Posted on August 19, 2020 in Book Recommendations
Dr. Hershael York
Jesus in Jerusalem: The Last Days by Eckhard Schnabel
This is a fantastic study of Jesus’ final days leading up to the crucifixion. Schnabel profiles the seventy-two people and groups in the seventeen places that are listed in the passion narratives of each of the four gospels. Placing the events in chronological order, he then points out the theological significance of each person and event. It is a marvelous overview combined with magnifying glass examination of the details that make this book so worthwhile.
Habits of Grace by David Mathis
Most Christians struggle, to some degree, with personal spiritual disciples: reading the Bible, praying, memorizing scripture, etc. In this book, Mathis offers brief but overall helpful instruction on enjoying Christ through the disciplines. This is a great work for anyone looking to grow in the disciplines.
A Praying Life by Paul E. Miller
Are you content with your prayer life? I never am. Miller’s book has become a popular prayer resource and for good reason. In this work you’ll be motivated to pray through understanding why prayer is important, here personal testimony of prayer, and, most helpfully, figure out what prayer can look like for you in the real world. My copy has become pretty worn as I open to different parts of it regularly and if you pick it up I think your experience would be quite similar.
Worship Matters by Bob Kauflin
Bob’s quintessential work on worship ministry is a must-read for anyone considering the call to serve in the role of worship leadership. But even if that is not God’s calling on your life, Worship Matters will help you have a better understanding of how worship ministry serves the local church and how you can worship God more fully with your brothers and sisters in Christ.
The Apostles’ Creed by R. Albert Mohler Jr.
The Apostles’ Creed is a really, really old statement of faith that has stood the test of time. It outlines the most basic beliefs of Christianity. Going line-by-line through this old confession, Mohler helps us know the central doctrines that should unite Christians. He shares the basics of the faith that was held by the early Church and how they still apply to us today.
People Are the Mission: How Churches Can Welcome Guests Without Compromising the Gospel by Danny Franks
When it comes to engaging guests, churches tend to lean in one of two directions- let us entertain you, over the top, shock, and awe, or some people just showed up, underwhelming, and an impersonal experience. Both extremes have drawbacks because, on the one hand, impressing people becomes the center of the universe while on the other hand, hospitality is effectively ignored in deference to the seriousness of worship. Franks shows us why honoring the stranger doesn’t stand in opposition to honoring the Savior. People are the mission that Christ has called us to, and Franks helps the reader think through how churches can be both guest-friendly and gospel-centric.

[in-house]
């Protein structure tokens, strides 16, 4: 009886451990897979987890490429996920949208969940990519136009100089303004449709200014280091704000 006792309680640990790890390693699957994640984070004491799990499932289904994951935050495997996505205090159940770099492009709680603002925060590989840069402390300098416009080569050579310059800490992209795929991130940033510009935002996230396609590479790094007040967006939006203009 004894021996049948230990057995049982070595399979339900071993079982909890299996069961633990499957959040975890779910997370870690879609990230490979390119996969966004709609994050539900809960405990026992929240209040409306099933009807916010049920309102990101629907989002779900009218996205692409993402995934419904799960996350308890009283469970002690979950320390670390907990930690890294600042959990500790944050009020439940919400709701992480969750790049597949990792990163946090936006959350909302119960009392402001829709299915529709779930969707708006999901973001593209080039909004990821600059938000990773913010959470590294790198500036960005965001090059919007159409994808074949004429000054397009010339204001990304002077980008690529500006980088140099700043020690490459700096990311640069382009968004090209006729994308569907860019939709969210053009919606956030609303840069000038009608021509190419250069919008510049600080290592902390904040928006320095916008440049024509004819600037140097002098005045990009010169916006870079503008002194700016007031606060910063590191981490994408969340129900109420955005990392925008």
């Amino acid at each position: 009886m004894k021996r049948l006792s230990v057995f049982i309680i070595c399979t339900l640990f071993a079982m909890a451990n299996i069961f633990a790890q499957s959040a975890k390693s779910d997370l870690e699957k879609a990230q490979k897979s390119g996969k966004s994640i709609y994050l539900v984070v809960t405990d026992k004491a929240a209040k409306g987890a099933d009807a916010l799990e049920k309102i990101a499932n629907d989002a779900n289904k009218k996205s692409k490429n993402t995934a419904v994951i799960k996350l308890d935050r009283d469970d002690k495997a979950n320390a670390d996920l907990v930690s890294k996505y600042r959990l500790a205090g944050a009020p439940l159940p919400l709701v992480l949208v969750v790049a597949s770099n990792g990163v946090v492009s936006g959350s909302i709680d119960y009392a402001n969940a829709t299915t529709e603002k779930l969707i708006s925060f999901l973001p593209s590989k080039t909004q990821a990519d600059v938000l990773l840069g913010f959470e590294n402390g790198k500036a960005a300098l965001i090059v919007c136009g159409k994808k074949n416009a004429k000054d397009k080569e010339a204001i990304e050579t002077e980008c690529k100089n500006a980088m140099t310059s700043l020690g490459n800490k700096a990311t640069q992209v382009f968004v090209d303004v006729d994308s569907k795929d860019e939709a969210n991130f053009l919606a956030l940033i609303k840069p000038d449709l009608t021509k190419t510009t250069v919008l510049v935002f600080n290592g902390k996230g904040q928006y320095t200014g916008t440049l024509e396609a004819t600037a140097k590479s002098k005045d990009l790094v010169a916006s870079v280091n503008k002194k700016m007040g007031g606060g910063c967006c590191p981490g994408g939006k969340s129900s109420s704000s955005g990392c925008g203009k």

Dr. Wesley Noss
50 Crucial Questions, An overview of Central Concerns about Manhood and Womanhood, by John Piper and Wayne Grudem
In this short and easy to understand book, you will find answers to key questions concerning biblical Manhood and Womanhood. Written by two of the evangelical community’s minds, Piper and Grudem, through a pragmatic arrangement of 50 crucial questions, give answers firmly rooted in the authority and sufficiency of Scripture. In the culture of today, where there is breathtaking confusion and distortion regarding gender and marriage, these answers are needed more than ever. I have found this to be very easy to understand and helpful in ministering in today’s world.
New Morning Mercies: A Daily Gospel Devotional by Paul David Tripp
I know I have heard this book mentioned in at least one of our church’s several chats we’ve had over the months, but I’m not sure it has ever been recommended in writing. If it has, you may have missed it, so here it is again. This book is titled after Lamentations 3.22-23, “His mercies never come to an end; they are new every morning” and contains 365 page-long daily readings or “Daily Gospel Devotionals.” But, these devotionals are very robust Gospel expositions and commentaries on how the Grace of God transforms the ways we think about and live our daily lives. They are deep in doctrinal truth and rich in practical application. Life is daily, it is real, and it is hard, and Tripp is a Biblical counselor in what I call “street-level Grace.” He will provoke and challenge you to think and act like one whose life has been radically born again and transformed by Jesus Christ. Every day’s reading is accompanied by a short, pithy life principle to be applied from the Scripture reading. Reading Tripp is like firing thought-synapses or opening thought-capillaries you haven’t used in a long time. Whatever it is you’re dealing with or struggling with, Tripp will help you “get a grip” on it – the grip of God’s Grace.